From the Education Law Prof Blog
By LaJuana Davis
June 29, 2017
Kevin Woodson's recent article, Why Kindergarten Is Too Late: The Need for Early Childhood Remedies in School Finance Litigation, 70 Ark. L. Rev. 87 (2017), recommends that funding for early childhood education in low-income districts should be included in states' education clause responsibilities.
Excerpted (and slightly altered) from Professor Woodson's article:
The case for early childhood programs as remedies for inadequate educational opportunity is now more compelling than ever.
Scores of studies over the past ten years have made increasingly clear the extent to which differences in the quality of care and enrichment that children experience in their earliest years powerfully shape their future educational careers and thereby reinforce intergenerational cycles of inequality.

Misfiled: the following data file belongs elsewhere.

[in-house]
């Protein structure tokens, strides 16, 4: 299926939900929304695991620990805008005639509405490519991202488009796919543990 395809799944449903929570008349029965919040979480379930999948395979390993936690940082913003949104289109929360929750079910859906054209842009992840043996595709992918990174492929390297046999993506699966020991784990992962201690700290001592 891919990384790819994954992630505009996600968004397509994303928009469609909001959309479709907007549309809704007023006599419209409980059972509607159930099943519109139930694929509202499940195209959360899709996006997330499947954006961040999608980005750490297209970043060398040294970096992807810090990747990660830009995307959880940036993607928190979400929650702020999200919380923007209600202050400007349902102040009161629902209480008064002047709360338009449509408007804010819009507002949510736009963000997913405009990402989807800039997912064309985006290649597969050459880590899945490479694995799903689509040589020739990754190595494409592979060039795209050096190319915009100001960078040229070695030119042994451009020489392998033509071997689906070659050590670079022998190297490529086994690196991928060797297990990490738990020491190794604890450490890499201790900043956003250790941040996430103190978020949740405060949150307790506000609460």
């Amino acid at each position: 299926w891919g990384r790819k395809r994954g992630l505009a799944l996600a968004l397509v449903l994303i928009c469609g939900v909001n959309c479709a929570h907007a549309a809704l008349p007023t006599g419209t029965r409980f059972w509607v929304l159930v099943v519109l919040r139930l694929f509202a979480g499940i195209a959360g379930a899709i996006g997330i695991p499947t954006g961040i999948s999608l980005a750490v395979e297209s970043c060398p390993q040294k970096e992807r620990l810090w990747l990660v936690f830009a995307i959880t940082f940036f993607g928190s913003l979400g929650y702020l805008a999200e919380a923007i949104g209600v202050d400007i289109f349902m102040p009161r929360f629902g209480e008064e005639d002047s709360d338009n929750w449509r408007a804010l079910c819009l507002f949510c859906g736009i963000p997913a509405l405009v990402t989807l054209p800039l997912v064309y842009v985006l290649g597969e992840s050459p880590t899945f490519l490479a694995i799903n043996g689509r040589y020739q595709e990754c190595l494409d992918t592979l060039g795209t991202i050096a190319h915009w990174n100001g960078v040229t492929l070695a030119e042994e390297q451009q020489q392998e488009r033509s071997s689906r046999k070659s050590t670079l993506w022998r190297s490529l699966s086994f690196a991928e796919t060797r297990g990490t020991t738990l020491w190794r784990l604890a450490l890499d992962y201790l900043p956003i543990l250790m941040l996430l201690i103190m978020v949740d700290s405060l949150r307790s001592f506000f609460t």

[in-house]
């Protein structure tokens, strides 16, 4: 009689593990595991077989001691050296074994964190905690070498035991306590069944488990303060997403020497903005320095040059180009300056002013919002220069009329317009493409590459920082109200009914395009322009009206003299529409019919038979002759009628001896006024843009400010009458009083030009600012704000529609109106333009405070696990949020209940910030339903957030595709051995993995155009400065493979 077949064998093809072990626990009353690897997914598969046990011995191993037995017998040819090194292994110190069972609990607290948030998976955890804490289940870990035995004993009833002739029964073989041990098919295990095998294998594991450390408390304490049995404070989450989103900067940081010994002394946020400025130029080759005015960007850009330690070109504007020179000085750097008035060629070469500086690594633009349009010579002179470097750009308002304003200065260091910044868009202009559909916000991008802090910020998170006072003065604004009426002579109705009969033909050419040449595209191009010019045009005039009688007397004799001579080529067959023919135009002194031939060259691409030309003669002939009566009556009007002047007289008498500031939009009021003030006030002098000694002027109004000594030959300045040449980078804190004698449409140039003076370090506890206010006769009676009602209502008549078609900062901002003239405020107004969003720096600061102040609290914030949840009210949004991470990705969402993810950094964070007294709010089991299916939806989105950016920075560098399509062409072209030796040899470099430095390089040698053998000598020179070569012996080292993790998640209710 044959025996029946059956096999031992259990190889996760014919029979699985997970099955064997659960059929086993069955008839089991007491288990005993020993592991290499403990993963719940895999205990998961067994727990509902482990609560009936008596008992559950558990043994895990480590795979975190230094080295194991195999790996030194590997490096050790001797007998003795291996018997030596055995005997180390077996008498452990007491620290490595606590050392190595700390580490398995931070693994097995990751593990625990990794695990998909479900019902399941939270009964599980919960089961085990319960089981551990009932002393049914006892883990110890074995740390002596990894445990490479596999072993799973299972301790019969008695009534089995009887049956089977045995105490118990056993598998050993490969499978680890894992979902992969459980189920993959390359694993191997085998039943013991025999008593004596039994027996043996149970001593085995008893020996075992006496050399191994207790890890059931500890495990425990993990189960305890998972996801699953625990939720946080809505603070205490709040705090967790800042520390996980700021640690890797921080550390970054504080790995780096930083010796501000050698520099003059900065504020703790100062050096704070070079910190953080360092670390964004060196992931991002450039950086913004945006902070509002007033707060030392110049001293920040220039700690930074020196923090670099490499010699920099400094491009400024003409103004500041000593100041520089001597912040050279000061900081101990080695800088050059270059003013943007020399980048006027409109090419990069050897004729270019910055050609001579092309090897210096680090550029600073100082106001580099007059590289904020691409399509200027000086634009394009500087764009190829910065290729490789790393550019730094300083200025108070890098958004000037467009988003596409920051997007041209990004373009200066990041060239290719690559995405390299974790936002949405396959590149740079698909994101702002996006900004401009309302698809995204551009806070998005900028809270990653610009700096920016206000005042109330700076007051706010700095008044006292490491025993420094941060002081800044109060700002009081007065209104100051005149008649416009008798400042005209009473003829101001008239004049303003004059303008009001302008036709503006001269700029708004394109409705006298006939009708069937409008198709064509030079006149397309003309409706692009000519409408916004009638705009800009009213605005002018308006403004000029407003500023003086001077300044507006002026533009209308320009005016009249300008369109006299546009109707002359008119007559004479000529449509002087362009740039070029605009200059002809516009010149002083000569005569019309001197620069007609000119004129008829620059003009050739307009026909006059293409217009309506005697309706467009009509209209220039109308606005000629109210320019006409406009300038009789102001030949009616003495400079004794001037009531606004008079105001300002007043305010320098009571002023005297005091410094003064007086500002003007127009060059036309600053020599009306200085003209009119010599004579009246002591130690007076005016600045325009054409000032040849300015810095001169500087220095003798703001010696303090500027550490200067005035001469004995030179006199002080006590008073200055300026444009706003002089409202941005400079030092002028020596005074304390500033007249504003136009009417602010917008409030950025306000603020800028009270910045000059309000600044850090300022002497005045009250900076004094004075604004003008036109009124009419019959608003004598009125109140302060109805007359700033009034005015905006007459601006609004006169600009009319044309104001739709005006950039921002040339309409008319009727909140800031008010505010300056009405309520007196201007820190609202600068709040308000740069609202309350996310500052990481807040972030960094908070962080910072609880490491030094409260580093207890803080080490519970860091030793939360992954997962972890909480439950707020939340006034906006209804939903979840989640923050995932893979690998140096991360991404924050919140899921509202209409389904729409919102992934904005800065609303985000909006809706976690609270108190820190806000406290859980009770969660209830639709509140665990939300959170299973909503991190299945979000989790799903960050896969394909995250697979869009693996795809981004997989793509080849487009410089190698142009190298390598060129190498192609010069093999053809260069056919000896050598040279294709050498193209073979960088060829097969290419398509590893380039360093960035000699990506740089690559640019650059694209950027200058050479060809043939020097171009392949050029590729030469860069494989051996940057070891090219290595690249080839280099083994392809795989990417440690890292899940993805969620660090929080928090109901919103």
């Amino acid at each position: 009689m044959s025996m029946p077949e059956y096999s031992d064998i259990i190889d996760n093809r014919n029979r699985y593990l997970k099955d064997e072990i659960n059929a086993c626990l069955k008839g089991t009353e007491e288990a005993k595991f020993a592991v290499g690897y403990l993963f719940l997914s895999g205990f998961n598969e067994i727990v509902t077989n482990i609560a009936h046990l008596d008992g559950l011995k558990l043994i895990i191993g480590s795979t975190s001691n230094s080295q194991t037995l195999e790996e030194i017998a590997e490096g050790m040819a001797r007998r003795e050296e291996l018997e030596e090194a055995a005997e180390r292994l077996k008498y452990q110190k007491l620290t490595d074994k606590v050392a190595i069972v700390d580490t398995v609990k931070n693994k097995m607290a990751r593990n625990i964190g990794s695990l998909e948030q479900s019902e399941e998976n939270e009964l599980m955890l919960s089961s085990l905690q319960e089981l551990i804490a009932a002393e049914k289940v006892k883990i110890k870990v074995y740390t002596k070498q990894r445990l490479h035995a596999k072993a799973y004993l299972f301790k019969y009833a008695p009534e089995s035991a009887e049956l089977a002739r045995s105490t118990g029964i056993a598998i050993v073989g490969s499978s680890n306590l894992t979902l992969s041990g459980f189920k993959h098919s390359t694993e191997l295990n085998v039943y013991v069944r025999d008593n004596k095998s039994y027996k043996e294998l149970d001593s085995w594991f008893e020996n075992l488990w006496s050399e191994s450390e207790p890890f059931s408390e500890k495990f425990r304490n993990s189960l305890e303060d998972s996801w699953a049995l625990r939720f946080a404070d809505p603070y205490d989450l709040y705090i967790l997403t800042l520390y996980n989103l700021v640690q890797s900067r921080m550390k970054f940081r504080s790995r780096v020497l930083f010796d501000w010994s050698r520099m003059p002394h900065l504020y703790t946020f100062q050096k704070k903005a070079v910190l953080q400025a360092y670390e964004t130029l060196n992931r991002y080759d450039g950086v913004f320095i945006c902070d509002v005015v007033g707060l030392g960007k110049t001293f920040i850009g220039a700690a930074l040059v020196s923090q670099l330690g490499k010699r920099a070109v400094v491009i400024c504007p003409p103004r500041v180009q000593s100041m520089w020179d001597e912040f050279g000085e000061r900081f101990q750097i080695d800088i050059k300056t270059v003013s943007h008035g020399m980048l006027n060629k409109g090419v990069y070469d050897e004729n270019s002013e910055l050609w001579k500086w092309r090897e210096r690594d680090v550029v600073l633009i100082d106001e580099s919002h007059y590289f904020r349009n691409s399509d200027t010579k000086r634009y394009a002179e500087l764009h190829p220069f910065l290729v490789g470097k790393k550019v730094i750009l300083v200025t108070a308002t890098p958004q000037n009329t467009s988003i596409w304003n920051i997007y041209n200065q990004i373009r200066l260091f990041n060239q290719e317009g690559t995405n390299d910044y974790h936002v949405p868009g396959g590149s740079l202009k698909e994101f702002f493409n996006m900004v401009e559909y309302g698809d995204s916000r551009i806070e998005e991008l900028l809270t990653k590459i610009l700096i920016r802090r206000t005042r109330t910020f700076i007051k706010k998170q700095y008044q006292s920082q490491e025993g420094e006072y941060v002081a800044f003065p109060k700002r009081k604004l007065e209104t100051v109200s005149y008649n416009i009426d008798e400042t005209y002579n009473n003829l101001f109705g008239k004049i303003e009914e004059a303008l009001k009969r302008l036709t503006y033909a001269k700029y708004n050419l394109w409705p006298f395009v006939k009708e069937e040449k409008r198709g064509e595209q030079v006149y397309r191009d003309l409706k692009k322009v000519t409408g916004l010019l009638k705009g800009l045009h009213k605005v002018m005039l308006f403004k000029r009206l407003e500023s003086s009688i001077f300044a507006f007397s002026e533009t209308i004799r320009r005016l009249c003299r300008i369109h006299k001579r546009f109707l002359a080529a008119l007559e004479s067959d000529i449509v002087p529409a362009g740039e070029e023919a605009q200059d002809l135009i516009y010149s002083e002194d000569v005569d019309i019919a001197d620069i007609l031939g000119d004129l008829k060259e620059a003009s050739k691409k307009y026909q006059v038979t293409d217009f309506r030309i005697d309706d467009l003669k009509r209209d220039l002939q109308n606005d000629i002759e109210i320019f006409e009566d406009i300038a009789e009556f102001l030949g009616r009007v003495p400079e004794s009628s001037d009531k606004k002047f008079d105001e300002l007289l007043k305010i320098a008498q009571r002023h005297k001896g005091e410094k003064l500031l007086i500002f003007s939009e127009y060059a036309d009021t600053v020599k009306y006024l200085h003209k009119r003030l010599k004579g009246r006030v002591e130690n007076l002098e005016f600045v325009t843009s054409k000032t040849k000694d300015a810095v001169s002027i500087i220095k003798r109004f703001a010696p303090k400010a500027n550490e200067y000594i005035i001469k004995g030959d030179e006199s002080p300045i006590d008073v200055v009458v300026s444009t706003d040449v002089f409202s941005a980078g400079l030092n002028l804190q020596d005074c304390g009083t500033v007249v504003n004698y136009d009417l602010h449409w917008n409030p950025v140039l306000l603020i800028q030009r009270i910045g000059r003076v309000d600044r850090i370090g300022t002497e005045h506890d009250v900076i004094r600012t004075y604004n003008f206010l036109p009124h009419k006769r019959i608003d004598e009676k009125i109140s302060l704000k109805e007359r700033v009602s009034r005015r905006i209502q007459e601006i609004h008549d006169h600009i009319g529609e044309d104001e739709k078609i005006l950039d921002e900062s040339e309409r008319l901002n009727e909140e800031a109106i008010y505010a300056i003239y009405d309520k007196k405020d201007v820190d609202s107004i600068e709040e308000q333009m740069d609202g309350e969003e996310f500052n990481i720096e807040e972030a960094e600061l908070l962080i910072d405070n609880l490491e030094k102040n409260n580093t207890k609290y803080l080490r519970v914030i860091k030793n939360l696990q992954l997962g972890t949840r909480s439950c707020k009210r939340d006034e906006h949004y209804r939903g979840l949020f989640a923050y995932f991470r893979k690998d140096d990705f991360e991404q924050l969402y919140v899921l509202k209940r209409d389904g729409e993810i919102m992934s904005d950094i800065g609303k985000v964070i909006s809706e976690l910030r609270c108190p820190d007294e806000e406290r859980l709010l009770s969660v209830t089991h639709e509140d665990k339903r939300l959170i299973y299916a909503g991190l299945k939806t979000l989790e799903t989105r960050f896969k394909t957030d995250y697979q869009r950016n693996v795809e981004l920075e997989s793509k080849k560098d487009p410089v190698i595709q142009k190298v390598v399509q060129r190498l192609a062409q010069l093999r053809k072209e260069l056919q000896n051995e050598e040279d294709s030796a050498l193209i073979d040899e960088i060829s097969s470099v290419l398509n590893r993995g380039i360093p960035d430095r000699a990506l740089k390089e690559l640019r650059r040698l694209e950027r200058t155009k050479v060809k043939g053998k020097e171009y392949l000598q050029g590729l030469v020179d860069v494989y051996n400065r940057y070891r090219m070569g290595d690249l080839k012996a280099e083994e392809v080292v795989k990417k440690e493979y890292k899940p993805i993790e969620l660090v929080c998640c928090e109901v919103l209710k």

This article aims to resurrect, and reinvigorate, [Harvard School of Education Dean Jim] Ryan's argument in favor of preschool as an essential remedy in education adequacy litigation. But whereas Ryan--based in part on his reading of the existing social science literature--focused specifically on adding one additional year of pre-kindergarten schooling, this article argues for an even more robust expansion of early childhood-focused efforts.
Relying upon a mounting body of research on the importance of children's home literacy environments and development experiences during infancy and toddlerhood--as well as empirical findings from a number of controlled field experiments--this article also argues that states should implement and fund programs to provide developmental support for economically disadvantaged children in the first years of life.
Read more HERE.